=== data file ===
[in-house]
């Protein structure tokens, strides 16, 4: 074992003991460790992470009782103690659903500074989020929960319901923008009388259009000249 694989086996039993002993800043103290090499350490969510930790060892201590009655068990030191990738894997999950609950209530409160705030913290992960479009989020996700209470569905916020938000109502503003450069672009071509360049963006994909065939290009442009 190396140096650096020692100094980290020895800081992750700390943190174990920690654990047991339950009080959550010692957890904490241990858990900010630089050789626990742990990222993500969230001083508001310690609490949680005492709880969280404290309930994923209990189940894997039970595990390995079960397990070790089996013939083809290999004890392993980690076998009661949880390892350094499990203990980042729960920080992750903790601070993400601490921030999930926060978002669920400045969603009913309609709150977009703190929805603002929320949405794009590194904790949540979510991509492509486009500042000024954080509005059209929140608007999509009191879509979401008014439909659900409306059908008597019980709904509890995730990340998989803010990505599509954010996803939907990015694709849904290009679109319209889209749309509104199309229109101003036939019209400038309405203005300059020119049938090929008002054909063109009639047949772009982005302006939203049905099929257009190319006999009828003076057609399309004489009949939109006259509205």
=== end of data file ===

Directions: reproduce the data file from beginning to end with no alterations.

[in-house]
């Protein structure tokens, strides 16, 4: 074992003991460790992470009782103690659903500074989020929960319901923008009388259009000249 694989086996039993002993800043103290090499350490969510930790060892201590009655068990030191990738894997999950609950209530409160705030913290992960479009989020996700209470569905916020938000109502503003450069672009071509360049963006994909065939290009442009 190396140096650096020692100094980290020895800081992750700390943190174990920690654990047991339950009080959550010692957890904490241990858990900010630089050789626990742990990222993500969230001083508001310690609490949680005492709880969280404290309930994923209990189940894997039970595990390995079960397990070790089996013939083809290999004890392993980690076998009661949880390892350094499990203990980042729960920080992750903790601070993400601490921030999930926060978002669920400045969603009913309609709150977009703190929805603002929320949405794009590194904790949540979510991509492509486009500042000024954080509005059209929140608007999509009191879509979401008014439909659900409306059908008597019980709904509890995730990340998989803010990505599509954010996803939907990015694709849904290009679109319209889209749309509104199309229109101003036939019209400038309405203005300059020119049938090929008002054909063109009639047949772009982005302006939203049905099929257009190319006999009828003076057609399309004489009949939109006259509205």